Later civilian career

HMS Exeter, whose Royal Marines Band played for Arlanza's final sailing from Montevideo in August 1938

Arlanza resumed commercial service in July 1920.[11] She remained continuously in regular liner service, whereas each of her surviving sisters now undertook cruising at least part-time and in some cases full-time. In 1924 she took Harland and Wolff Chairman Lord Pirrie to the River Plate to assess facilities for the newly ordered RMSP liners Asturias and Alcantara.[21] In 1929 Arlanza was converted from coal to oil fuel.[citation needed]

On 7 December 1929 in the Bay of Biscay Arlanza and a German ship went to help the 5,205 GRT Italian cargo ship Casmona, which was sinking. Arlanza rescued all of the crew except three, who were rescued by the German ship. the Italian Government, Lloyd's of London and RMSP awarded medals and made presentations to a number of Arlanza's crew for the bravery and outstanding seamanship they showed in the rescue.[22] Able Seaman William Bonas, for example, received a bronze Lloyd's Medal for Saving Life at Sea and a bronze Medaglia al valore di Marina.[23]

In 1930 Arlanza took King Alfonso XIII of Spain home to Santander after a visit to Britain.[22] In 1931 she took the Prince of Wales and Prince George from Brazil to Lisbon after their tour of South America.[24]

In August 1938 Arlanza visited South America for the last time. In Buenos Aires a cheering crowd bade her farewell as she left port. In Montevideo HMS Exeter's Royal Marines Band played her out of port and the event was broadcast by radio throughout Uruguay. On 6 September she reached Southampton and entered port flying a 170-foot (52 m) paying-off pennant from her mainmast.[22]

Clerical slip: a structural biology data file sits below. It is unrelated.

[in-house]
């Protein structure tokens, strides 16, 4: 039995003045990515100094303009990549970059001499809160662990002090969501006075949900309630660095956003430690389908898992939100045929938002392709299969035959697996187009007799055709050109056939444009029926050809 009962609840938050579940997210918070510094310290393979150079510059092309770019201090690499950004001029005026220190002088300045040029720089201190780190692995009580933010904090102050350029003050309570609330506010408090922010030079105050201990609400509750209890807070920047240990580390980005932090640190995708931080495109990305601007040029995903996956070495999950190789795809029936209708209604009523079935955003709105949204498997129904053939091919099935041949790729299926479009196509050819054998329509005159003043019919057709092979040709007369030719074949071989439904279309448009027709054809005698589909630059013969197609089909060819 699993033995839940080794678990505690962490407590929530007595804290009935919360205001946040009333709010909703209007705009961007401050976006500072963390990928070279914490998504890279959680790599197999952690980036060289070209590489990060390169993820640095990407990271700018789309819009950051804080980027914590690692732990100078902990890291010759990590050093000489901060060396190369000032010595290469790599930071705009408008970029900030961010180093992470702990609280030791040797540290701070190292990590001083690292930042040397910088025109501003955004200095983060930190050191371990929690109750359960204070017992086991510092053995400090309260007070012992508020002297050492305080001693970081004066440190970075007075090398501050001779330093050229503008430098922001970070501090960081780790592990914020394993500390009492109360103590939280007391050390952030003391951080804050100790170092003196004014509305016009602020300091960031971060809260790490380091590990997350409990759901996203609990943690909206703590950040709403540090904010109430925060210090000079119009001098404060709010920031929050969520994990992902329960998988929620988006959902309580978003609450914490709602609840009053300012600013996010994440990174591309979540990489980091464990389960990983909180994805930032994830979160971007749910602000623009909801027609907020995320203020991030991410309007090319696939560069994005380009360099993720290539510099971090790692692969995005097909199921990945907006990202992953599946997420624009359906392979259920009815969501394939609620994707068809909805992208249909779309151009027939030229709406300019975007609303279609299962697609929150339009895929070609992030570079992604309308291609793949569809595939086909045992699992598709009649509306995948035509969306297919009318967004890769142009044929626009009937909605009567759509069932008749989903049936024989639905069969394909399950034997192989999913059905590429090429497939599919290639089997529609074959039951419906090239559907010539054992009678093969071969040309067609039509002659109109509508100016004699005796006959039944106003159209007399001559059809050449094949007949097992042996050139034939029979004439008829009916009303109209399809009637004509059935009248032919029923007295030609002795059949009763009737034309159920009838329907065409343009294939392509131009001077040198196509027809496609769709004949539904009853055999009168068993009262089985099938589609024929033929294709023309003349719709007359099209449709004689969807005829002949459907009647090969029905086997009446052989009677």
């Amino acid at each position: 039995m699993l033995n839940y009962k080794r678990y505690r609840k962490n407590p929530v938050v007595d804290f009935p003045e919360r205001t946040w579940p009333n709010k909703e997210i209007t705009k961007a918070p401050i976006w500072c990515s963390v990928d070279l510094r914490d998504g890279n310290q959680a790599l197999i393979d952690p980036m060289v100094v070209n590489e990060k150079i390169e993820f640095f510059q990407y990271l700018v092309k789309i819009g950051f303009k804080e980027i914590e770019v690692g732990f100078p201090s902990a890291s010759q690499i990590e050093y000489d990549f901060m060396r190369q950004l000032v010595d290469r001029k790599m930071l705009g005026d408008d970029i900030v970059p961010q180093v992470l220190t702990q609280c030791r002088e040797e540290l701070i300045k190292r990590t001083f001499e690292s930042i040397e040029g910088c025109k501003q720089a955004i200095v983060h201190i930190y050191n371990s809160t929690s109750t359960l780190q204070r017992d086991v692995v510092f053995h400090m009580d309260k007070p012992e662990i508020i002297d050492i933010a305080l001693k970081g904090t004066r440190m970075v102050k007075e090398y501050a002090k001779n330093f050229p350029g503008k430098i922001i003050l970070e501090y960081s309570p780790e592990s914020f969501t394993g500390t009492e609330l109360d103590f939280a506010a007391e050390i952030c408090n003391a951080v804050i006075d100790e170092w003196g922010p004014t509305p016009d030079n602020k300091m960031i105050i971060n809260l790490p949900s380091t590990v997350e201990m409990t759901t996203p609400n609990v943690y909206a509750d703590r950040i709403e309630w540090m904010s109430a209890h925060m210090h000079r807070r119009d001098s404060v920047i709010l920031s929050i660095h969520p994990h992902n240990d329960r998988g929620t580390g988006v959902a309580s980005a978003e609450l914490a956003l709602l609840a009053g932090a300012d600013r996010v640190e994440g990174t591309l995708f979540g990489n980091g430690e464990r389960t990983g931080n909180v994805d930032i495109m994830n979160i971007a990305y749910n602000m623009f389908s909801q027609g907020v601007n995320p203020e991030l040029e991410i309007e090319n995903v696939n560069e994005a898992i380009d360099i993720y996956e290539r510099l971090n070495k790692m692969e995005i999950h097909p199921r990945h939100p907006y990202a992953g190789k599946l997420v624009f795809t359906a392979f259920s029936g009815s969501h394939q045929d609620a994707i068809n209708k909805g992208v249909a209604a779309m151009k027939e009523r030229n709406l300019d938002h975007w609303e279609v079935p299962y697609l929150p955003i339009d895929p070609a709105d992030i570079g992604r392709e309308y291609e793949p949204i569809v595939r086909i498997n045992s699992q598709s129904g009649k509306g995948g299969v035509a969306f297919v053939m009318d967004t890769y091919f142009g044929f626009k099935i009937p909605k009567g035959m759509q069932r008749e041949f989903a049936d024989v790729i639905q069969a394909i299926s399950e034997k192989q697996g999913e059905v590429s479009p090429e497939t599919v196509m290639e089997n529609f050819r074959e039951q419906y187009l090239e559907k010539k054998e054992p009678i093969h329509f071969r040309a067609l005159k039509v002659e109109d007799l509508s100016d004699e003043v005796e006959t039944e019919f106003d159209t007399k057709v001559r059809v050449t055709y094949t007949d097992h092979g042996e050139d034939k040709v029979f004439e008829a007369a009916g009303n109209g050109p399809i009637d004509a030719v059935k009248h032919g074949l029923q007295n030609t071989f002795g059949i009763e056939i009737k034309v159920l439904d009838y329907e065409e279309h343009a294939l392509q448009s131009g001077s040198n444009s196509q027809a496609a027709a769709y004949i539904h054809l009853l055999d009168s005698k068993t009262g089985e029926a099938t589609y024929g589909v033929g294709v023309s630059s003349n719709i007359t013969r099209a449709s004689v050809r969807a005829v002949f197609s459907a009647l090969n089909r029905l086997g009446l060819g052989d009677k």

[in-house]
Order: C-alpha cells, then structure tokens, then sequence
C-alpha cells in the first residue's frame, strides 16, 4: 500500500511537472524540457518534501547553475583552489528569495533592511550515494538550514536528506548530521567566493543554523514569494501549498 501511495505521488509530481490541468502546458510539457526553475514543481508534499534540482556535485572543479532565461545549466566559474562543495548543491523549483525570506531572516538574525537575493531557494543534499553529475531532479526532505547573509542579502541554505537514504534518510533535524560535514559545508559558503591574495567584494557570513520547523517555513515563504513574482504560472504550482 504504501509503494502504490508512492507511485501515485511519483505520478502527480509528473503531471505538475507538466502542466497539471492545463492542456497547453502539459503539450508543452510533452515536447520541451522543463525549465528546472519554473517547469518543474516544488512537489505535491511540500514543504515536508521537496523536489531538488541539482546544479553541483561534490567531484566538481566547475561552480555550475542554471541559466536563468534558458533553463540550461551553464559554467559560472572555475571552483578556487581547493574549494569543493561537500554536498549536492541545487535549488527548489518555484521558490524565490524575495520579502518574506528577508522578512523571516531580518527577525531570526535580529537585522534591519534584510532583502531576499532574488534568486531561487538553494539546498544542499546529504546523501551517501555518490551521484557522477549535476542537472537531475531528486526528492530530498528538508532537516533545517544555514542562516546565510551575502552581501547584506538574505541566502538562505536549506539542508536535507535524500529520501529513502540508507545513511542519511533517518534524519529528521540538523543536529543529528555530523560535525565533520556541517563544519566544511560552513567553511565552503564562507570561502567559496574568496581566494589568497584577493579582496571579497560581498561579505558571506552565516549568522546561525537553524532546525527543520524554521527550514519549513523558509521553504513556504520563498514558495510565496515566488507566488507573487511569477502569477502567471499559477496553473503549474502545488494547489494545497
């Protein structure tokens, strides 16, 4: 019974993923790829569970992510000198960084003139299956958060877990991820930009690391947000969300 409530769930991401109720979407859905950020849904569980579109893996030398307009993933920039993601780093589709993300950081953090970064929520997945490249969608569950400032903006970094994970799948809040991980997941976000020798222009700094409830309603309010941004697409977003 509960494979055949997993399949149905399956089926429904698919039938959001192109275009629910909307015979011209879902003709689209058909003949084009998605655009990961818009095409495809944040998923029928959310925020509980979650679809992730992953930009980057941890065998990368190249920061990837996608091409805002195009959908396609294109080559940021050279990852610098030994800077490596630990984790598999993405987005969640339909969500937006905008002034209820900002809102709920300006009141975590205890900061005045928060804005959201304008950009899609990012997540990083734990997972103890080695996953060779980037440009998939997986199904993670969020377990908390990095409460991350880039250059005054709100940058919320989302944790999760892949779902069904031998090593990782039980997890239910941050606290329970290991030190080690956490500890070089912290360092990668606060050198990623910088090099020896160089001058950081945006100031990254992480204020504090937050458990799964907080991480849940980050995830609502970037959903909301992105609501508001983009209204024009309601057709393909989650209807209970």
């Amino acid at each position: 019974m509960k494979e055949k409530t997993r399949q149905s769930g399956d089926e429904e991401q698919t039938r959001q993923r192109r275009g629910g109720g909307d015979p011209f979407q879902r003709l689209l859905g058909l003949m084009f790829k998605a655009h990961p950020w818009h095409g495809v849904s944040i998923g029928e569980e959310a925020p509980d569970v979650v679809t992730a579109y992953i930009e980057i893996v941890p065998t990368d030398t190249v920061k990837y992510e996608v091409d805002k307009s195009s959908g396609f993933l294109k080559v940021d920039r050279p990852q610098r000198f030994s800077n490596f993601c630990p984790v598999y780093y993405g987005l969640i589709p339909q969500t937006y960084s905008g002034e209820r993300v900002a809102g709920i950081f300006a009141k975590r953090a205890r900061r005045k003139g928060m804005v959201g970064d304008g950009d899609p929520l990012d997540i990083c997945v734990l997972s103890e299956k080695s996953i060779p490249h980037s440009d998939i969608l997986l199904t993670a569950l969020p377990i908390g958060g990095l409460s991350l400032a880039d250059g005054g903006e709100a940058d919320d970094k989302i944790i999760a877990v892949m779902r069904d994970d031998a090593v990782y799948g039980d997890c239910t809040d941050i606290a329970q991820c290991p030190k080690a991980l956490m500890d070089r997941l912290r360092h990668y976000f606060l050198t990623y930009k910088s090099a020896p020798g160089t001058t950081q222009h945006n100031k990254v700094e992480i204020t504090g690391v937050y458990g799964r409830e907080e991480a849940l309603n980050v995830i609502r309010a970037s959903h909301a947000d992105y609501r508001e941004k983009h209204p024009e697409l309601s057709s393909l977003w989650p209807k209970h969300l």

On 15 July 1938 Metal Industries Ltd contracted to buy Arlanza for £30,000 for scrap. Royal Mail Lines handed her over on 14 September and she was broken up at Rosyth.[22]


  1. ^ a b c "Miramar Ship Index". 2012. Retrieved 19 October 2012.
  2. ^ "Cenaprints-Fotomaritime". 2012. Retrieved 19 October 2012.
  3. ^ a b c "Royal Mail Steam Packet Company 1839–1913". 2006. Retrieved 19 October 2012.
  4. ^ Lloyd's Register, Steamers & Motorships (PDF). London: Lloyd's Register. 1933. Retrieved 27 January 2015.
  5. ^ McCluskie, Tom (2013). The Rise and Fall of Harland and Wolff. Stroud: The History Press. p. 127. ISBN 978-0752488615.
  6. ^ Nicol 2001b, p. 111.
  7. ^ Nicol 2001a, p. 131.
  8. ^ Nicol 2001b, p. 112.
  9. ^ Ljungström, Henrik (2009). "Kaiser Wilhelm der Grosse". The Great Ocean Liners. Retrieved 19 October 2012.
  10. ^ a b Nicol 2001b, p. 113.
  11. ^ a b c d e Smith, Gordon; Kindell, Don (19 October 2012). "Royal Navy Warships and Auxiliaries, HMS Acacia to HMS Hyacinth (Part 1 of 2)". List of British Warships of World War I. Retrieved 19 October 2012.
  12. ^ "ADM53-34111-003 Logbook of HMS Arlanza". 2010. Retrieved 19 October 2012.
  13. ^ Nicol 2001, p. 113.
  14. ^ "Says Mine Blew Up the Cruiser Arlanza" (PDF). The New York Times. New York. 17 February 1916. Retrieved 19 October 2012.
  15. ^ a b c Nicol 2001b, p. 114.
  16. ^ a b c d e Farrelly, Kathy (ed.). "HMS Arlanza – May 1915 to December 1917, 10th Cruiser Squadron Northern Patrol, North Russia, North Atlantic Convoys (Part 1 of 2)". Royal Navy Log Books of the World War 1 Era. Retrieved 27 January 2015.
  17. ^ Smith, Kay (ed.). "HMS Orotava – December 1914 to June 1916, 10th CS Northern Patrol (Part 1 of 2)". Royal Navy Log Books of the World War 1 Era. Retrieved 27 January 2015.
  18. ^ "William Watkins Ltd. Fleet List". 2012. Retrieved 19 October 2012.
  19. ^ Farrelly, Kathy (ed.). "HMS Arlanza – January to December 1918, North Atlantic Convoys (Part 2 of 2)". Royal Navy Log Books of the World War 1 Era. Archived from the original on 7 July 2014. Retrieved 27 January 2015.
  20. ^ Fisher, John (2017). "The De Bunsen Mission to South America 1918". In Fisher, John; Pedaliu, Effie G. H.; Smith, Richard (eds.). The Foreign Office, Commerce and British Foreign Policy in the Twentieth Century. London: Palgrave Macmillan. p. 89. ISBN 1137465816.
  21. ^ Nicol 2001a, p. 123.
  22. ^ a b c d Nicol 2001b, p. 130.
  23. ^ "Lot 655". Orders, Decorations and Medals (4 December 2001). Dix Noonan Webb. 2001. Archived from the original on 4 March 2016. Retrieved 27 January 2015.
  24. ^ Nicol 2001a, p. 158.